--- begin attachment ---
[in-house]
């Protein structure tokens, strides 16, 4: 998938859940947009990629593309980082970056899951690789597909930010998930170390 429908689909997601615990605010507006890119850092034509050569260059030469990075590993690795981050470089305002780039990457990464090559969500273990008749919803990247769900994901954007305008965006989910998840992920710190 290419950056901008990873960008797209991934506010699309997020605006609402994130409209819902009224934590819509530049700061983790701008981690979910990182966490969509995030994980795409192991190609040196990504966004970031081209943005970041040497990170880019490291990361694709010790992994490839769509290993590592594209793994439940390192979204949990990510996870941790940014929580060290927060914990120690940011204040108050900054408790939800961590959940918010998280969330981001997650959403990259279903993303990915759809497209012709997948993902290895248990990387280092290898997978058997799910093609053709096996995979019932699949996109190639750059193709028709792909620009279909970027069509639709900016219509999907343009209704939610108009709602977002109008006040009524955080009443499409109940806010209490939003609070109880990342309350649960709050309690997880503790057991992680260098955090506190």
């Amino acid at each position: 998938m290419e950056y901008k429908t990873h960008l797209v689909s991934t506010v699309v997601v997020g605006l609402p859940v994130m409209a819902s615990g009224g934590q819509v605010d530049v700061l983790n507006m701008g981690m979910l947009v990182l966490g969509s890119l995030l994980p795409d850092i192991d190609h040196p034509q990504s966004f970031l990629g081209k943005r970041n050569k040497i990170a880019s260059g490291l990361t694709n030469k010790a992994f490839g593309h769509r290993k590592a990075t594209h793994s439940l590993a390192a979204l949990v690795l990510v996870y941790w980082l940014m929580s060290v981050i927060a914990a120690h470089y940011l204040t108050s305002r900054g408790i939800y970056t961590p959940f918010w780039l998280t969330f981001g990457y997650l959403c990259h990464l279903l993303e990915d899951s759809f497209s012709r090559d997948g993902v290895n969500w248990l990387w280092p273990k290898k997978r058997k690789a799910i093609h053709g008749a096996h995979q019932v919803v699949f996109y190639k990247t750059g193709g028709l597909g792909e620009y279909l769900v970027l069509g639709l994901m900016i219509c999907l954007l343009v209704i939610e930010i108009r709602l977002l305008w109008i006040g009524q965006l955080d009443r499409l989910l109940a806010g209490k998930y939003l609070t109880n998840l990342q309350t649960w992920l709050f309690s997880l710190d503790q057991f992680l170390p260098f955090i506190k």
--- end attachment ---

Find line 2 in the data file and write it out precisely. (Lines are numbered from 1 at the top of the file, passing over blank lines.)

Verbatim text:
């Protein structure tokens, strides 16, 4: 998938859940947009990629593309980082970056899951690789597909930010998930170390 429908689909997601615990605010507006890119850092034509050569260059030469990075590993690795981050470089305002780039990457990464090559969500273990008749919803990247769900994901954007305008965006989910998840992920710190 290419950056901008990873960008797209991934506010699309997020605006609402994130409209819902009224934590819509530049700061983790701008981690979910990182966490969509995030994980795409192991190609040196990504966004970031081209943005970041040497990170880019490291990361694709010790992994490839769509290993590592594209793994439940390192979204949990990510996870941790940014929580060290927060914990120690940011204040108050900054408790939800961590959940918010998280969330981001997650959403990259279903993303990915759809497209012709997948993902290895248990990387280092290898997978058997799910093609053709096996995979019932699949996109190639750059193709028709792909620009279909970027069509639709900016219509999907343009209704939610108009709602977002109008006040009524955080009443499409109940806010209490939003609070109880990342309350649960709050309690997880503790057991992680260098955090506190």